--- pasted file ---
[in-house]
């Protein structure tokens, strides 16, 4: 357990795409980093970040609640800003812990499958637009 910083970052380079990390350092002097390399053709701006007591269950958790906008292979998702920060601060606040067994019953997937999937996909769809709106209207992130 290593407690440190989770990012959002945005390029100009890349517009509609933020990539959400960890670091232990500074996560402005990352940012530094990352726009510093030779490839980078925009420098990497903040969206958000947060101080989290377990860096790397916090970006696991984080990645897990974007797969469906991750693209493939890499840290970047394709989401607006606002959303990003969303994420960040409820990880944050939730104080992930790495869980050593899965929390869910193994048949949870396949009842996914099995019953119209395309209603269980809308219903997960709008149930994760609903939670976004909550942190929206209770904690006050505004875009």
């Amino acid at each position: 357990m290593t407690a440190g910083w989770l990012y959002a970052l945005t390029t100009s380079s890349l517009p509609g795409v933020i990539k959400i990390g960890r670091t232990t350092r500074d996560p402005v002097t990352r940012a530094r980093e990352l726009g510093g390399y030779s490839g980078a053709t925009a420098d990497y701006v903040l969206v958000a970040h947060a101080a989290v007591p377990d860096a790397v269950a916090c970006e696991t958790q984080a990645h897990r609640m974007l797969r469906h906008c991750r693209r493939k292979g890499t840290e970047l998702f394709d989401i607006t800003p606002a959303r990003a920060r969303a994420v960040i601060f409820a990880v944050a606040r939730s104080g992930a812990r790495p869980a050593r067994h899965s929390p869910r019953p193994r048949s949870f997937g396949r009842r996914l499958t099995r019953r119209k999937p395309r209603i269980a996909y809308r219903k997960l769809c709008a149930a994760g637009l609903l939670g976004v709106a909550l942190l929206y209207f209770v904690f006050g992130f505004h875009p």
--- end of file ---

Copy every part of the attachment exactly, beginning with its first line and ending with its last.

[in-house]
């Protein structure tokens, strides 16, 4: 357990795409980093970040609640800003812990499958637009 910083970052380079990390350092002097390399053709701006007591269950958790906008292979998702920060601060606040067994019953997937999937996909769809709106209207992130 290593407690440190989770990012959002945005390029100009890349517009509609933020990539959400960890670091232990500074996560402005990352940012530094990352726009510093030779490839980078925009420098990497903040969206958000947060101080989290377990860096790397916090970006696991984080990645897990974007797969469906991750693209493939890499840290970047394709989401607006606002959303990003969303994420960040409820990880944050939730104080992930790495869980050593899965929390869910193994048949949870396949009842996914099995019953119209395309209603269980809308219903997960709008149930994760609903939670976004909550942190929206209770904690006050505004875009």
């Amino acid at each position: 357990m290593t407690a440190g910083w989770l990012y959002a970052l945005t390029t100009s380079s890349l517009p509609g795409v933020i990539k959400i990390g960890r670091t232990t350092r500074d996560p402005v002097t990352r940012a530094r980093e990352l726009g510093g390399y030779s490839g980078a053709t925009a420098d990497y701006v903040l969206v958000a970040h947060a101080a989290v007591p377990d860096a790397v269950a916090c970006e696991t958790q984080a990645h897990r609640m974007l797969r469906h906008c991750r693209r493939k292979g890499t840290e970047l998702f394709d989401i607006t800003p606002a959303r990003a920060r969303a994420v960040i601060f409820a990880v944050a606040r939730s104080g992930a812990r790495p869980a050593r067994h899965s929390p869910r019953p193994r048949s949870f997937g396949r009842r996914l499958t099995r019953r119209k999937p395309r209603i269980a996909y809308r219903k997960l769809c709008a149930a994760g637009l609903l939670g976004v709106a909550l942190l929206y209207f209770v904690f006050g992130f505004h875009p």